Amid the George Floyd protests on June 10, Netflix released a "Black Lives Matter" collection of 56 shows, films and documentaries. Meanwhile, "Hollywood is scrambling, in its traditional way — late, liberal, a bit ham-handed — to catch up with this cultural moment," says Ben Smith. Ava DuVernay, who's made a number of Netflix projects including the acclaimed When They See Us, calls the streaming service “the foremost and most robust distributor of Black images in the world," adding: “Netflix doesn’t have to trot out the one or two things, but it has a library that’s a wide cross section of taste and content that speaks to the understating of that audience." As Smith points out, "in looking to Black audiences, the young Netflix was following an old pattern in the television business. In the 1990s, Fox and UPN built their networks with shows like In Living Color and Malcolm & Eddie. The year after Orange Is the New Black became a hit, Netflix began talking to (Justin) Simien about turning his film Dear White People into a show that would be a pioneer in a now-familiar genre, which Mr. Simien described as 'an ensemble of Black articulate millennial activists in a world of white people.' Now, he said, 'that’s everywhere, pointing to Atlanta, Insecure and Mixed-ish. But when he signed with Netflix in 2015, 'this show as a whole couldn’t have existed in any other place.'" Simien attributes the show’s place at Netflix to a Black executive there, Tara Duncan. “It’s the classic thing of — you just have Black people working at your company,” says Simien. As Smith reports, "in the summer of 2015, Black employees at Netflix produced a memo and PowerPoint presentation to make the case that the company was missing an opportunity with Black audiences. They argued in the documents, which I obtained, that Netflix risked missing a boom defined by Empire at Fox and Black-ish and How to Get Away with Murder on ABC. At the time, the memo estimated, only about two million Black households were subscribing to Netflix — 5 percent of its total subscribers. It said that Black households were a $1.4 billion revenue opportunity and that few of Netflix’s top 100 shows, popular across other groups, were resonating with Black audiences. The memo cited 'the (lack of) depth in our Black content catalog,' and said Netflix was spending more money on programming for British people and anime fans than for Black Americans. They made their arguments to (Netflix chief content officer Ted) Sarandos and his team in a conference room full of executives in the second half of 2015, two people who were there said. Crucially, they showed statistics suggesting that licensed Black content was, in the company’s terminology, 'efficient,' meaning that it was driving above-average viewership for every dollar spent." In recent years, Netflix has brought in former ABC Entertainment president Channing Dungey, the first Black woman to lead a major network. Netflix also signed Shonda Rhimes and Kenya Barris, the best known Black showrunners in the country, to lucrative production deals, as well as Barack and Michelle Obama.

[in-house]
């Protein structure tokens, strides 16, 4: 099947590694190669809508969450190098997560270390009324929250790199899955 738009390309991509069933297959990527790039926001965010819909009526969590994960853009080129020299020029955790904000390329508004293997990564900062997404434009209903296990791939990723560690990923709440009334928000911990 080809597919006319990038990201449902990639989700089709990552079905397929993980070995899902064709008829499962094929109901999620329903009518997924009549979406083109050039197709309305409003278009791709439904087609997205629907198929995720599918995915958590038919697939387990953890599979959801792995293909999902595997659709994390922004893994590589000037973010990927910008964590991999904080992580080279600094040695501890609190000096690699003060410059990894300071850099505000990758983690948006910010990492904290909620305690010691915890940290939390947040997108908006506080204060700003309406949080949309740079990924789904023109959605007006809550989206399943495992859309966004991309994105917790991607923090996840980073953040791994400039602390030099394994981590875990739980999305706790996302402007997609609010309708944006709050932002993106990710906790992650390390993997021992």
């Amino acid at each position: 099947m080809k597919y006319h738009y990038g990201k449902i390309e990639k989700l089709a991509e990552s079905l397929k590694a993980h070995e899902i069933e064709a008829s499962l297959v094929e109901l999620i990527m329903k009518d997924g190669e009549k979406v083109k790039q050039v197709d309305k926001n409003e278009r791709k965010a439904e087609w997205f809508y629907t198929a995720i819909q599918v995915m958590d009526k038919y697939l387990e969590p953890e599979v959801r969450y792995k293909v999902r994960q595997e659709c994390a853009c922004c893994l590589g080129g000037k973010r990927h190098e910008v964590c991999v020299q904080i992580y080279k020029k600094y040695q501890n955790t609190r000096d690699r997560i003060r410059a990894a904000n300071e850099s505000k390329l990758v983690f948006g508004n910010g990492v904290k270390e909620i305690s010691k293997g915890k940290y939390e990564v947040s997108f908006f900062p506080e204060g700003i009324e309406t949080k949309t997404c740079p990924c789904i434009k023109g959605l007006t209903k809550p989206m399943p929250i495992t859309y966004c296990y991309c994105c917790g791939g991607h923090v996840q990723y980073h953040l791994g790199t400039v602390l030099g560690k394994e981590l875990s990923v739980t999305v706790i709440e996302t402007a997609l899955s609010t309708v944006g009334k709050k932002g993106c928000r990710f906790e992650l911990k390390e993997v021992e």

TOPICS: Dear White People, Netflix, When They See Us, Ava DuVernay, Channing Dungey, George Floyd, Justin Simien, Kenya Barris, Shonda Rhimes, Tara Duncan, Ted Sarandos, African Americans and TV, Black Lives Matter